Still, it far outshines any of the stateside public domain DVDs especially putting to shame the scope release from Retromedia which only ran 68 minutes(!) MACISTE ALLA CORTE DEL GRAN KHAN (1961) is a fun fusto film with a high action adventure quotient. The inclusion of the gorgeous Helene Chanel sweetens the deal for fans of the genre. Freda's movie is number ten (ranked by year) on the '26 Best Sword & Sandal Adventures' featured elsewhere on this site.

This review is representative of the Impulso R2 PAL DVD from Spain. There are no English options, nor Italian subs for the Italian dubbed track.

Coming soon, reviews for these peplums in widescreen...


Maciste In the Valley of the Kings (1960) review


Mark Forest (Maciste), Chelo Alonso (Smedes), Angelo Zanolli (Kenamun)

Directed by Carlo Campogalliani

After the Persians invade Egypt, Amirtee, the Pharaoh wishes to free the slaves of Tanis in an effort to save their city. Queen Smedes has other ideas and assassinates her husband in a plot to sell their lands to the Persian hordes. Kenamun, the son of the Pharoah, returns to Tanis accompanied by the wandering hero, Maciste. The noble strongman leads a revolt along with Kenamun to stop Smedes plans. However, the evil Queen gives Kenamun a magic potion and makes him her slave and uses her seductive charms to enchant Maciste and put an end to the mutiny.

Carlo Campogalliani was one of the genres most competent directors. Having delivered a huge hit with the previous years GOLIATH & THE BARBARIANS, Carlo strikes gold again with this big and surprisingly bloody epic. The film contains all the elements that make these movies so much fun to watch. There's a lot of intrigue and subterfuge, lavish sets, gorgeous girls and lots of action set pieces.

Among the technicians behind the scenes, Romolo Girolami (Enzo Castellari's uncle and also a director himself) was an AD on the picture. Stelvio Massi was a cameraman and Carlo Innocenzi lends his orchestral skills to this Italian-French co-production (the DVD box also lists Yugoslavia as part of the financing). Future mega star, Terence Hill (Mario Girotti of GOD FORGIVES...I DON'T and THEY CALL ME TRINITY) has a small role as well.

Mark Forest appears in his second sword & sandal outing and does a fine job, much better than some of his later films where he seems to be just going through the motions. He also seems more kinetic in the fight scenes. In some of his later movies, it would appear he was doubled far more frequently. There are also several humorous moments where it's obvious Forest is posing for the camera to show off his physique even when it's just dialog onscreen.

That hot Latin American sensation, Chelo Alonso strikes fire in the hearts of the Tanisian people in her role as the conniving and evil Smedes. She wastes no time in letting the audience know just how evil she really is ordering her husbands assassination near the beginning of the movie. Alonso is simply gorgeous and it's difficult to take your eyes off of her in any movie she happens to be in. An instant sensation, she had already featured in around six Italian hero movies prior to this one.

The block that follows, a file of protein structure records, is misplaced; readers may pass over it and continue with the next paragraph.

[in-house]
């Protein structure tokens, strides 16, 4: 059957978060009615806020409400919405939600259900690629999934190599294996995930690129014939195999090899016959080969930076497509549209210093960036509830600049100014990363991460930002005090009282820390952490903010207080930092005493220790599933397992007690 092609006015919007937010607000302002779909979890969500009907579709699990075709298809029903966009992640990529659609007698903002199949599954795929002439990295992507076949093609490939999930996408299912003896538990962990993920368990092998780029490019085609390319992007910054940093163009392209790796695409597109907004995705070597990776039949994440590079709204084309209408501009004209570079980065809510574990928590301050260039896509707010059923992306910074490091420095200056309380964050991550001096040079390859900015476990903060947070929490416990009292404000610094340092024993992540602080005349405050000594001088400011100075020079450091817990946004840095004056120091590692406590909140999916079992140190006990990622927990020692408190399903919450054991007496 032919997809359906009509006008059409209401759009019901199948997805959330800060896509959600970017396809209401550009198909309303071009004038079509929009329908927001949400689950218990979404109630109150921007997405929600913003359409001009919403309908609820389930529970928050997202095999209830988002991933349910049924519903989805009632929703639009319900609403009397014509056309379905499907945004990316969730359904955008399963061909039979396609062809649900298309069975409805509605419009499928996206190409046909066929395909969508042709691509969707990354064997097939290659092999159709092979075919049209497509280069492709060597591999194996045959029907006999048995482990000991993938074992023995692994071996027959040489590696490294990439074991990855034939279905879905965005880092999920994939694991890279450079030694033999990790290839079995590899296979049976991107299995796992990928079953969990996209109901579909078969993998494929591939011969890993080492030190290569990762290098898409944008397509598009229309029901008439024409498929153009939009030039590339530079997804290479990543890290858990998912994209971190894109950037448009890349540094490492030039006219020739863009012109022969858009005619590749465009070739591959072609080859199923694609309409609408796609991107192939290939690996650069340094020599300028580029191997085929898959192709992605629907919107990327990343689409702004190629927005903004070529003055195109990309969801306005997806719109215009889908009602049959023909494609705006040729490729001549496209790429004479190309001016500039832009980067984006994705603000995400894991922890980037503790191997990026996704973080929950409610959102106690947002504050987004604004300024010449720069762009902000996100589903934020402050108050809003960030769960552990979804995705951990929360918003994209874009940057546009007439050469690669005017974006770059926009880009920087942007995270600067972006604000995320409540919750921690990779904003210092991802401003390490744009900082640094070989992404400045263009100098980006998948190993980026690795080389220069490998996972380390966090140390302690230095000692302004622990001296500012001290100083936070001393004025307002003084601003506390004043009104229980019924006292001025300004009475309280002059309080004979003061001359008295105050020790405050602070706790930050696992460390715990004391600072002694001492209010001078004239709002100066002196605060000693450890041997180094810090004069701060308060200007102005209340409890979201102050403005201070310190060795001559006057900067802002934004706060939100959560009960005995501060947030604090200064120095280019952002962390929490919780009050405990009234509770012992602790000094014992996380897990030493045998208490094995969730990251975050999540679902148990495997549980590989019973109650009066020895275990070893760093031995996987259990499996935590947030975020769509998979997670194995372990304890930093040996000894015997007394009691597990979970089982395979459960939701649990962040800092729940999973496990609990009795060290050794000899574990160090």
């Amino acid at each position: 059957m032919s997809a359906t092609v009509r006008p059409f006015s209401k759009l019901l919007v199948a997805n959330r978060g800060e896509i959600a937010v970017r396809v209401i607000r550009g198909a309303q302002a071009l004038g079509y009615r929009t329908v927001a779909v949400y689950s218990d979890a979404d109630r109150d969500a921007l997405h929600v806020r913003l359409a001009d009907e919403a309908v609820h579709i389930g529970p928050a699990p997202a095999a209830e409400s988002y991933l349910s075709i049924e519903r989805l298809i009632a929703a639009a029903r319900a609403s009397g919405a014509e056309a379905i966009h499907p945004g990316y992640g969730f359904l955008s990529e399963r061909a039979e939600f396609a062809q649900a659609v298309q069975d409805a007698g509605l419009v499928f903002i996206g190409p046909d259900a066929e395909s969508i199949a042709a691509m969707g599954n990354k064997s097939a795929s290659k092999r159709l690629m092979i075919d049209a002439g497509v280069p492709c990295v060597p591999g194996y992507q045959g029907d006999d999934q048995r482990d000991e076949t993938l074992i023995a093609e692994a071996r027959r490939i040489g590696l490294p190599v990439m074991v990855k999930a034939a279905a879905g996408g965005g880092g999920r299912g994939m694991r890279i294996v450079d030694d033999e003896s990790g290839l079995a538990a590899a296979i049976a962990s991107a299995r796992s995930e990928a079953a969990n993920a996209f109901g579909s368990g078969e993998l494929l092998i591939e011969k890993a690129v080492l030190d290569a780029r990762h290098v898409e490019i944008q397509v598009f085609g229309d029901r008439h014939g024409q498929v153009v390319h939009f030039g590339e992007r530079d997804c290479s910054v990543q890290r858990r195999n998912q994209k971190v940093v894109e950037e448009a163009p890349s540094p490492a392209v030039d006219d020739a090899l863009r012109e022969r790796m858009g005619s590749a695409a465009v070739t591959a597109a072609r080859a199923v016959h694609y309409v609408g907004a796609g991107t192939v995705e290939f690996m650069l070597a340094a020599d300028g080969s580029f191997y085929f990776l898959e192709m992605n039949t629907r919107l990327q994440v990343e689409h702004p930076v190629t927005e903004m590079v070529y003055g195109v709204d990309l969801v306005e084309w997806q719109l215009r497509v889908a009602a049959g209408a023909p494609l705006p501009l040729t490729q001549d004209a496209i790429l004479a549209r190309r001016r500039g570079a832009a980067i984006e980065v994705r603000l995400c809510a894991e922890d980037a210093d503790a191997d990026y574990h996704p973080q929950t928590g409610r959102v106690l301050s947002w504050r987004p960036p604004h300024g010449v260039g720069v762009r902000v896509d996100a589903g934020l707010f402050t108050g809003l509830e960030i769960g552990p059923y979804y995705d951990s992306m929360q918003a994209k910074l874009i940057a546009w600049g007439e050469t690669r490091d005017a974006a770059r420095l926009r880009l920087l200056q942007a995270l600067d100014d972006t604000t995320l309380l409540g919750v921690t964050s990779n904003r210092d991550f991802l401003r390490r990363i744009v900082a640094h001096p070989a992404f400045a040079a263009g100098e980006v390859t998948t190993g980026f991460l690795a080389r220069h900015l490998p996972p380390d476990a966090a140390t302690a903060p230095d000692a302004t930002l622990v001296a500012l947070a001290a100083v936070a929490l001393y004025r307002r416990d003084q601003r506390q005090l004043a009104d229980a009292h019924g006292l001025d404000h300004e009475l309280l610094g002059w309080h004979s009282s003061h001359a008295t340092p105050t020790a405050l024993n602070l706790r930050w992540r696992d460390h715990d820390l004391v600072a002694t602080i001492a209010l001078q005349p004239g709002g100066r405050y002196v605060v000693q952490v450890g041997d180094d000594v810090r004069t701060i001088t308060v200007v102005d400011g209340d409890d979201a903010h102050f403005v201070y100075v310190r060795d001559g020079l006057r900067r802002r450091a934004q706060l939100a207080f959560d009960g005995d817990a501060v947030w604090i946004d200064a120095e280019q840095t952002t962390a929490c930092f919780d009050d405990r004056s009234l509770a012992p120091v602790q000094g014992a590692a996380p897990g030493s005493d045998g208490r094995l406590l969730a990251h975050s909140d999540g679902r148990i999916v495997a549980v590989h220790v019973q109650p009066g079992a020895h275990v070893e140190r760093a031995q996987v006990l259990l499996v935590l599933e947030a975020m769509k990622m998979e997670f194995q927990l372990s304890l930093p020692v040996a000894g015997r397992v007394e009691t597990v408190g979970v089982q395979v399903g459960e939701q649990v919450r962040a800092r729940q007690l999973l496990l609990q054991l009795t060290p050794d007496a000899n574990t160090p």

One of the most striking aspects of this movie is the level of violence on display, especially for the year in which it was made. It seems much of what is in the original Italian version (referring to the violence) survives in the English dubbed release. The many current PD releases of this film (bearing its English title of THE SON OF SAMSON) runs 87 minutes.

This Spanish DVD (containing both Italian and Spanish language) is 91 minutes which would be around 95 minutes NTSC speed.

There is a handful of additional dialog scenes that adds much to the characters and a shocking brief glimpse of nudity at the beginning which is cut from the US version.

An additional gratuitous shot of Chelo Alonso.

Mark Forest was one of the more popular strongmen in these movies although sometimes he seems a bit disinterested in some of them. One of the best scenes is where a group of slaves nearly kill themselves moving a gigantic pillar onto a construct. Crushing some of them, Maciste saves the slaves by appropriating the heavy and humongous slab. Another choice moment involves Maciste being seduced bythe vicious charms of Smedes. This is where the curvacious body of Chelo Alonso gets to show why she was such a sought after Cuban delight.

MACISTE IN THE VALLEY OF THE KINGS is listed at number five (ranked by year of production) on the '26 Best Sword & Sandal Adventures' found elsewhere on this site. If you enjoyed Campogalliani's other movies, than this one is well worth seeking out.

This review is representative of the Impulso R2 PAL DVD from Spain. There are no English options, nor Italian subtitles for the Italian dubbed track.